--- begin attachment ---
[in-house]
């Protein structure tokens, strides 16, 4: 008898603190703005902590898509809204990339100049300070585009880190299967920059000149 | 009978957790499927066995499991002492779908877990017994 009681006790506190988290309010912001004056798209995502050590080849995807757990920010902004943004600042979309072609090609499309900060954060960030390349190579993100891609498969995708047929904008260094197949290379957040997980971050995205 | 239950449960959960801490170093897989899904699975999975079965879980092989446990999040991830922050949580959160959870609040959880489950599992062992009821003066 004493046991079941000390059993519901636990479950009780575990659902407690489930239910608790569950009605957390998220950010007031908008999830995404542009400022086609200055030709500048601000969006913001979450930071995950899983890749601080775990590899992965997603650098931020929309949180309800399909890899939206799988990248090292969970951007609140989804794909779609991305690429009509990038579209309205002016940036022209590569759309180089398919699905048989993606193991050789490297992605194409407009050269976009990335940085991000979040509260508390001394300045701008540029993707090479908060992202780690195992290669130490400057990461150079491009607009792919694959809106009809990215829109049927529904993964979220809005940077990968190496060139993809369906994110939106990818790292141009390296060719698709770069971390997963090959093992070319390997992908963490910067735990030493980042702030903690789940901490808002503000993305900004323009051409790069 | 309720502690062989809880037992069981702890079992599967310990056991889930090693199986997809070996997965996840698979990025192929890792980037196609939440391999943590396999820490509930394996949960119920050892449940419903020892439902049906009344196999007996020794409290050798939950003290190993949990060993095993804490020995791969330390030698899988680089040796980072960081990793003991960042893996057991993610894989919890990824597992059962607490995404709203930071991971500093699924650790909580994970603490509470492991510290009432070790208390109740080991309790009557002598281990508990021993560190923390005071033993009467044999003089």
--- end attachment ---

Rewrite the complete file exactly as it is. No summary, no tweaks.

[in-house]
């Protein structure tokens, strides 16, 4: 008898603190703005902590898509809204990339100049300070585009880190299967920059000149 | 009978957790499927066995499991002492779908877990017994 009681006790506190988290309010912001004056798209995502050590080849995807757990920010902004943004600042979309072609090609499309900060954060960030390349190579993100891609498969995708047929904008260094197949290379957040997980971050995205 | 239950449960959960801490170093897989899904699975999975079965879980092989446990999040991830922050949580959160959870609040959880489950599992062992009821003066 004493046991079941000390059993519901636990479950009780575990659902407690489930239910608790569950009605957390998220950010007031908008999830995404542009400022086609200055030709500048601000969006913001979450930071995950899983890749601080775990590899992965997603650098931020929309949180309800399909890899939206799988990248090292969970951007609140989804794909779609991305690429009509990038579209309205002016940036022209590569759309180089398919699905048989993606193991050789490297992605194409407009050269976009990335940085991000979040509260508390001394300045701008540029993707090479908060992202780690195992290669130490400057990461150079491009607009792919694959809106009809990215829109049927529904993964979220809005940077990968190496060139993809369906994110939106990818790292141009390296060719698709770069971390997963090959093992070319390997992908963490910067735990030493980042702030903690789940901490808002503000993305900004323009051409790069 | 309720502690062989809880037992069981702890079992599967310990056991889930090693199986997809070996997965996840698979990025192929890792980037196609939440391999943590396999820490509930394996949960119920050892449940419903020892439902049906009344196999007996020794409290050798939950003290190993949990060993095993804490020995791969330390030698899988680089040796980072960081990793003991960042893996057991993610894989919890990824597992059962607490995404709203930071991971500093699924650790909580994970603490509470492991510290009432070790208390109740080991309790009557002598281990508990021993560190923390005071033993009467044999003089």